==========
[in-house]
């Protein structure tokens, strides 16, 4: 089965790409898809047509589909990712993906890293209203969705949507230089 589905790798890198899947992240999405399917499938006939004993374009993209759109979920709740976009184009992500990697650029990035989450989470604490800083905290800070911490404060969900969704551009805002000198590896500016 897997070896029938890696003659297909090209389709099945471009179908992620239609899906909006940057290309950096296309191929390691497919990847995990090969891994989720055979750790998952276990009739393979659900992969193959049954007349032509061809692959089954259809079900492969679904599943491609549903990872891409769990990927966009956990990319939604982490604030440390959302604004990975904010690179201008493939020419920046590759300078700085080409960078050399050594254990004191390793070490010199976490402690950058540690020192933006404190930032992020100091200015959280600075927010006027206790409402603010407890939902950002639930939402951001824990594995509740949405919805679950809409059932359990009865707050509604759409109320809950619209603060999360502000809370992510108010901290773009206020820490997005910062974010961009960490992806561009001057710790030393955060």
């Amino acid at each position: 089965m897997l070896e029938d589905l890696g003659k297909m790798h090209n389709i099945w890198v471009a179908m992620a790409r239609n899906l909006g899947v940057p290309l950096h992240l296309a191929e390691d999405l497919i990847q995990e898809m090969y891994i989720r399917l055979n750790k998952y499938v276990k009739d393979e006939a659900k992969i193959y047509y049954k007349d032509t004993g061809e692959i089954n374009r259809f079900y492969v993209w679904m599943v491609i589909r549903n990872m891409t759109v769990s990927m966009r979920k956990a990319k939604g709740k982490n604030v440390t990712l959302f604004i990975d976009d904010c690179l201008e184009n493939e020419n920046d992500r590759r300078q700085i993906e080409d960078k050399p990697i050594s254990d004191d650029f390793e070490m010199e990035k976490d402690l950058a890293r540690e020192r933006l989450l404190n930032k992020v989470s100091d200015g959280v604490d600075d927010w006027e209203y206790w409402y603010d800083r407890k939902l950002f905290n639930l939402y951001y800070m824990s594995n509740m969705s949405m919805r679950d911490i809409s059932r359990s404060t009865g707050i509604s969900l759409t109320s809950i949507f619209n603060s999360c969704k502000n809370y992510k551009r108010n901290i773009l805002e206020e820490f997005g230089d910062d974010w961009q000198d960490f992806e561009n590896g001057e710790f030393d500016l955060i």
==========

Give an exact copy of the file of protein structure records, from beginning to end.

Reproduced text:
[in-house]
């Protein structure tokens, strides 16, 4: 089965790409898809047509589909990712993906890293209203969705949507230089 589905790798890198899947992240999405399917499938006939004993374009993209759109979920709740976009184009992500990697650029990035989450989470604490800083905290800070911490404060969900969704551009805002000198590896500016 897997070896029938890696003659297909090209389709099945471009179908992620239609899906909006940057290309950096296309191929390691497919990847995990090969891994989720055979750790998952276990009739393979659900992969193959049954007349032509061809692959089954259809079900492969679904599943491609549903990872891409769990990927966009956990990319939604982490604030440390959302604004990975904010690179201008493939020419920046590759300078700085080409960078050399050594254990004191390793070490010199976490402690950058540690020192933006404190930032992020100091200015959280600075927010006027206790409402603010407890939902950002639930939402951001824990594995509740949405919805679950809409059932359990009865707050509604759409109320809950619209603060999360502000809370992510108010901290773009206020820490997005910062974010961009960490992806561009001057710790030393955060």
């Amino acid at each position: 089965m897997l070896e029938d589905l890696g003659k297909m790798h090209n389709i099945w890198v471009a179908m992620a790409r239609n899906l909006g899947v940057p290309l950096h992240l296309a191929e390691d999405l497919i990847q995990e898809m090969y891994i989720r399917l055979n750790k998952y499938v276990k009739d393979e006939a659900k992969i193959y047509y049954k007349d032509t004993g061809e692959i089954n374009r259809f079900y492969v993209w679904m599943v491609i589909r549903n990872m891409t759109v769990s990927m966009r979920k956990a990319k939604g709740k982490n604030v440390t990712l959302f604004i990975d976009d904010c690179l201008e184009n493939e020419n920046d992500r590759r300078q700085i993906e080409d960078k050399p990697i050594s254990d004191d650029f390793e070490m010199e990035k976490d402690l950058a890293r540690e020192r933006l989450l404190n930032k992020v989470s100091d200015g959280v604490d600075d927010w006027e209203y206790w409402y603010d800083r407890k939902l950002f905290n639930l939402y951001y800070m824990s594995n509740m969705s949405m919805r679950d911490i809409s059932r359990s404060t009865g707050i509604s969900l759409t109320s809950i949507f619209n603060s999360c969704k502000n809370y992510k551009r108010n901290i773009l805002e206020e820490f997005g230089d910062d974010w961009q000198d960490f992806e561009n590896g001057e710790f030393d500016l955060i």